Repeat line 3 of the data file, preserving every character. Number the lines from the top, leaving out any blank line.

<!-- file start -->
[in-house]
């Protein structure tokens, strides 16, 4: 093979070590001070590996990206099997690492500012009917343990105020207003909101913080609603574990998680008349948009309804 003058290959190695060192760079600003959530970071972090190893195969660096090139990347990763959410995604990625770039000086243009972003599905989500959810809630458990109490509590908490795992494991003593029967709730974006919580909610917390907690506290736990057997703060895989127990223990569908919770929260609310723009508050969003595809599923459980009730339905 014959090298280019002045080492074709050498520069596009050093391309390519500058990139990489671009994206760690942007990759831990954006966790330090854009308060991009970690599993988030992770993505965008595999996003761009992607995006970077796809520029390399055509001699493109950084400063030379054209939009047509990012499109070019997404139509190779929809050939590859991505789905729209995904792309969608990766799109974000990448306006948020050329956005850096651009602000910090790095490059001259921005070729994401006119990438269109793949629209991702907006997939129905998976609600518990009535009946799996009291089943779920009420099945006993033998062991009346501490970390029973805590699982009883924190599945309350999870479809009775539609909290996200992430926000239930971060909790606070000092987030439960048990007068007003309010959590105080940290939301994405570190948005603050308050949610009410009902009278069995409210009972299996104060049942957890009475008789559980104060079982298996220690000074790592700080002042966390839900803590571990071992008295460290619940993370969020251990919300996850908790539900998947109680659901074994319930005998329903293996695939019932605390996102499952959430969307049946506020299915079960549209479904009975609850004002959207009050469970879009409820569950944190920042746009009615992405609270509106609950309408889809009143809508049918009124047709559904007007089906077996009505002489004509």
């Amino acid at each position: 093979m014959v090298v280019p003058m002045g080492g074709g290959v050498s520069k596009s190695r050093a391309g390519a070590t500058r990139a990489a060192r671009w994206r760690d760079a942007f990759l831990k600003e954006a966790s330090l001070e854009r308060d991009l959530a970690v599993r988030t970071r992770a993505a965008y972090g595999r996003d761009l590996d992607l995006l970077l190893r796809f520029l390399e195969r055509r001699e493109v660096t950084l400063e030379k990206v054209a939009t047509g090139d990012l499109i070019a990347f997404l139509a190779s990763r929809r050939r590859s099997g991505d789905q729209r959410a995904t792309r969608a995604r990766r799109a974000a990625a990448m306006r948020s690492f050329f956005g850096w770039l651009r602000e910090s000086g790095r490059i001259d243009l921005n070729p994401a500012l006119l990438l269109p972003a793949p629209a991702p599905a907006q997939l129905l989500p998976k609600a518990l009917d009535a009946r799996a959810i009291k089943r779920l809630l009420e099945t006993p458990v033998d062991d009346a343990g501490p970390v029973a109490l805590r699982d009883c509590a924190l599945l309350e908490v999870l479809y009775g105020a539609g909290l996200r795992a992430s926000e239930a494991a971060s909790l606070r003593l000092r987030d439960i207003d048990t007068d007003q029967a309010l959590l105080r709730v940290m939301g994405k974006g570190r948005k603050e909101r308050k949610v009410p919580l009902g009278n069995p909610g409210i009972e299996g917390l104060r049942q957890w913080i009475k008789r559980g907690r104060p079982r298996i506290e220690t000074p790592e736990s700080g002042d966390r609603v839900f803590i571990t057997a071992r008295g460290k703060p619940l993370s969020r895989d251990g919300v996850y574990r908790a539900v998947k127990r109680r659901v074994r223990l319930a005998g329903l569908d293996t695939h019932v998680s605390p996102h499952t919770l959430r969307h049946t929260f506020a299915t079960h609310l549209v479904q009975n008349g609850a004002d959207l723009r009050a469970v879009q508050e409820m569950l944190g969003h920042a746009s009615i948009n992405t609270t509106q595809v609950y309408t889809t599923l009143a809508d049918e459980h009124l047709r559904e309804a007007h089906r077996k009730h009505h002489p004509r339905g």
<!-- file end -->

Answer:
């Amino acid at each position: 093979m014959v090298v280019p003058m002045g080492g074709g290959v050498s520069k596009s190695r050093a391309g390519a070590t500058r990139a990489a060192r671009w994206r760690d760079a942007f990759l831990k600003e954006a966790s330090l001070e854009r308060d991009l959530a970690v599993r988030t970071r992770a993505a965008y972090g595999r996003d761009l590996d992607l995006l970077l190893r796809f520029l390399e195969r055509r001699e493109v660096t950084l400063e030379k990206v054209a939009t047509g090139d990012l499109i070019a990347f997404l139509a190779s990763r929809r050939r590859s099997g991505d789905q729209r959410a995904t792309r969608a995604r990766r799109a974000a990625a990448m306006r948020s690492f050329f956005g850096w770039l651009r602000e910090s000086g790095r490059i001259d243009l921005n070729p994401a500012l006119l990438l269109p972003a793949p629209a991702p599905a907006q997939l129905l989500p998976k609600a518990l009917d009535a009946r799996a959810i009291k089943r779920l809630l009420e099945t006993p458990v033998d062991d009346a343990g501490p970390v029973a109490l805590r699982d009883c509590a924190l599945l309350e908490v999870l479809y009775g105020a539609g909290l996200r795992a992430s926000e239930a494991a971060s909790l606070r003593l000092r987030d439960i207003d048990t007068d007003q029967a309010l959590l105080r709730v940290m939301g994405k974006g570190r948005k603050e909101r308050k949610v009410p919580l009902g009278n069995p909610g409210i009972e299996g917390l104060r049942q957890w913080i009475k008789r559980g907690r104060p079982r298996i506290e220690t000074p790592e736990s700080g002042d966390r609603v839900f803590i571990t057997a071992r008295g460290k703060p619940l993370s969020r895989d251990g919300v996850y574990r908790a539900v998947k127990r109680r659901v074994r223990l319930a005998g329903l569908d293996t695939h019932v998680s605390p996102h499952t919770l959430r969307h049946t929260f506020a299915t079960h609310l549209v479904q009975n008349g609850a004002d959207l723009r009050a469970v879009q508050e409820m569950l944190g969003h920042a746009s009615i948009n992405t609270t509106q595809v609950y309408t889809t599923l009143a809508d049918e459980h009124l047709r559904e309804a007007h089906r077996k009730h009505h002489p004509r339905g």